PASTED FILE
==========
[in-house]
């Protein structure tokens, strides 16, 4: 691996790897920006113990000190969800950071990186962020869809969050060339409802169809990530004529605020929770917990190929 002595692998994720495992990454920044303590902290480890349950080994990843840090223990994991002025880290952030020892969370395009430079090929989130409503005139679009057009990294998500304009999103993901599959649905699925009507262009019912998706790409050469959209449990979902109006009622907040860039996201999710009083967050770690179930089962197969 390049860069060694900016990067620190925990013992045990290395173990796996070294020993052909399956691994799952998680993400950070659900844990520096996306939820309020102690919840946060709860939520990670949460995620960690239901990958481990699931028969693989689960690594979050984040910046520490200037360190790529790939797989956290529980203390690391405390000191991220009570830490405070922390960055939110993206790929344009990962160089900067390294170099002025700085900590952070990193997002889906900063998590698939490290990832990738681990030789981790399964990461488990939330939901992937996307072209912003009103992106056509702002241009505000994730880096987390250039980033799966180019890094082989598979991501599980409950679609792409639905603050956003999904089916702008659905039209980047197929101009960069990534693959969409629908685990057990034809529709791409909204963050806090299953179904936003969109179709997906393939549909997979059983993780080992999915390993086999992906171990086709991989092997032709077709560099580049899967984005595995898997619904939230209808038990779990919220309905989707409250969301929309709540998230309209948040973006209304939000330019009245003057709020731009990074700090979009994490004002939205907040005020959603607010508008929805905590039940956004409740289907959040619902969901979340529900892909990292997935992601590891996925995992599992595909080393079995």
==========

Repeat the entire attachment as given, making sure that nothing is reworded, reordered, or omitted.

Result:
[in-house]
């Protein structure tokens, strides 16, 4: 691996790897920006113990000190969800950071990186962020869809969050060339409802169809990530004529605020929770917990190929 002595692998994720495992990454920044303590902290480890349950080994990843840090223990994991002025880290952030020892969370395009430079090929989130409503005139679009057009990294998500304009999103993901599959649905699925009507262009019912998706790409050469959209449990979902109006009622907040860039996201999710009083967050770690179930089962197969 390049860069060694900016990067620190925990013992045990290395173990796996070294020993052909399956691994799952998680993400950070659900844990520096996306939820309020102690919840946060709860939520990670949460995620960690239901990958481990699931028969693989689960690594979050984040910046520490200037360190790529790939797989956290529980203390690391405390000191991220009570830490405070922390960055939110993206790929344009990962160089900067390294170099002025700085900590952070990193997002889906900063998590698939490290990832990738681990030789981790399964990461488990939330939901992937996307072209912003009103992106056509702002241009505000994730880096987390250039980033799966180019890094082989598979991501599980409950679609792409639905603050956003999904089916702008659905039209980047197929101009960069990534693959969409629908685990057990034809529709791409909204963050806090299953179904936003969109179709997906393939549909997979059983993780080992999915390993086999992906171990086709991989092997032709077709560099580049899967984005595995898997619904939230209808038990779990919220309905989707409250969301929309709540998230309209948040973006209304939000330019009245003057709020731009990074700090979009994490004002939205907040005020959603607010508008929805905590039940956004409740289907959040619902969901979340529900892909990292997935992601590891996925995992599992595909080393079995």